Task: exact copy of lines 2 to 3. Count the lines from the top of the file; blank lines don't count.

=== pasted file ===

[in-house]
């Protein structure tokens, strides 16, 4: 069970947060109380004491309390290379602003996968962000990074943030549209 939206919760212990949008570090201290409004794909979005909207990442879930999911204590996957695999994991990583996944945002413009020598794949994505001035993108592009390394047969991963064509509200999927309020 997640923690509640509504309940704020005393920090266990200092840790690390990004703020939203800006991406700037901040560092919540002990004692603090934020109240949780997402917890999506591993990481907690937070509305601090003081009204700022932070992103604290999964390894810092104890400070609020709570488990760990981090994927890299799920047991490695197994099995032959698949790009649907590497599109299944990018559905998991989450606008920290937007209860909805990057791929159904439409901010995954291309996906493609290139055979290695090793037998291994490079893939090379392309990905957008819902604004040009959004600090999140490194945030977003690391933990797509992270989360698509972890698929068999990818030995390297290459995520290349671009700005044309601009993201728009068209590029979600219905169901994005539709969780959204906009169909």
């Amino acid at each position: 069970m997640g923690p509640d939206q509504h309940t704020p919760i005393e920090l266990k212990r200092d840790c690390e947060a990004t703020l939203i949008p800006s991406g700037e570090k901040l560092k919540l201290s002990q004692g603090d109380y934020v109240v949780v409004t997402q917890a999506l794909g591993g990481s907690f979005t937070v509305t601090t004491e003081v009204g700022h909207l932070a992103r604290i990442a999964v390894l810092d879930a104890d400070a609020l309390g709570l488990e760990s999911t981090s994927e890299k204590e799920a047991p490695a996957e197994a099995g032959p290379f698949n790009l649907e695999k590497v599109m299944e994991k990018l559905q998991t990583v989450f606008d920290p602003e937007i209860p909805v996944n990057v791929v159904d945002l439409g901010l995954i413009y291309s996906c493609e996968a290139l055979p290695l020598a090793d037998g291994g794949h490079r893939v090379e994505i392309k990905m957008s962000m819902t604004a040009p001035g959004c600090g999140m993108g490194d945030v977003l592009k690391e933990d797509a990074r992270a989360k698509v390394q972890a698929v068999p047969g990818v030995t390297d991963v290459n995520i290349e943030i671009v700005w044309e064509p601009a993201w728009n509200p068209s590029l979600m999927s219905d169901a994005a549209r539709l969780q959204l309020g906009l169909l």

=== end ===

């Protein structure tokens, strides 16, 4: 069970947060109380004491309390290379602003996968962000990074943030549209 939206919760212990949008570090201290409004794909979005909207990442879930999911204590996957695999994991990583996944945002413009020598794949994505001035993108592009390394047969991963064509509200999927309020 997640923690509640509504309940704020005393920090266990200092840790690390990004703020939203800006991406700037901040560092919540002990004692603090934020109240949780997402917890999506591993990481907690937070509305601090003081009204700022932070992103604290999964390894810092104890400070609020709570488990760990981090994927890299799920047991490695197994099995032959698949790009649907590497599109299944990018559905998991989450606008920290937007209860909805990057791929159904439409901010995954291309996906493609290139055979290695090793037998291994490079893939090379392309990905957008819902604004040009959004600090999140490194945030977003690391933990797509992270989360698509972890698929068999990818030995390297290459995520290349671009700005044309601009993201728009068209590029979600219905169901994005539709969780959204906009169909």
């Amino acid at each position: 069970m997640g923690p509640d939206q509504h309940t704020p919760i005393e920090l266990k212990r200092d840790c690390e947060a990004t703020l939203i949008p800006s991406g700037e570090k901040l560092k919540l201290s002990q004692g603090d109380y934020v109240v949780v409004t997402q917890a999506l794909g591993g990481s907690f979005t937070v509305t601090t004491e003081v009204g700022h909207l932070a992103r604290i990442a999964v390894l810092d879930a104890d400070a609020l309390g709570l488990e760990s999911t981090s994927e890299k204590e799920a047991p490695a996957e197994a099995g032959p290379f698949n790009l649907e695999k590497v599109m299944e994991k990018l559905q998991t990583v989450f606008d920290p602003e937007i209860p909805v996944n990057v791929v159904d945002l439409g901010l995954i413009y291309s996906c493609e996968a290139l055979p290695l020598a090793d037998g291994g794949h490079r893939v090379e994505i392309k990905m957008s962000m819902t604004a040009p001035g959004c600090g999140m993108g490194d945030v977003l592009k690391e933990d797509a990074r992270a989360k698509v390394q972890a698929v068999p047969g990818v030995t390297d991963v290459n995520i290349e943030i671009v700005w044309e064509p601009a993201w728009n509200p068209s590029l979600m999927s219905d169901a994005a549209r539709l969780q959204l309020g906009l169909l």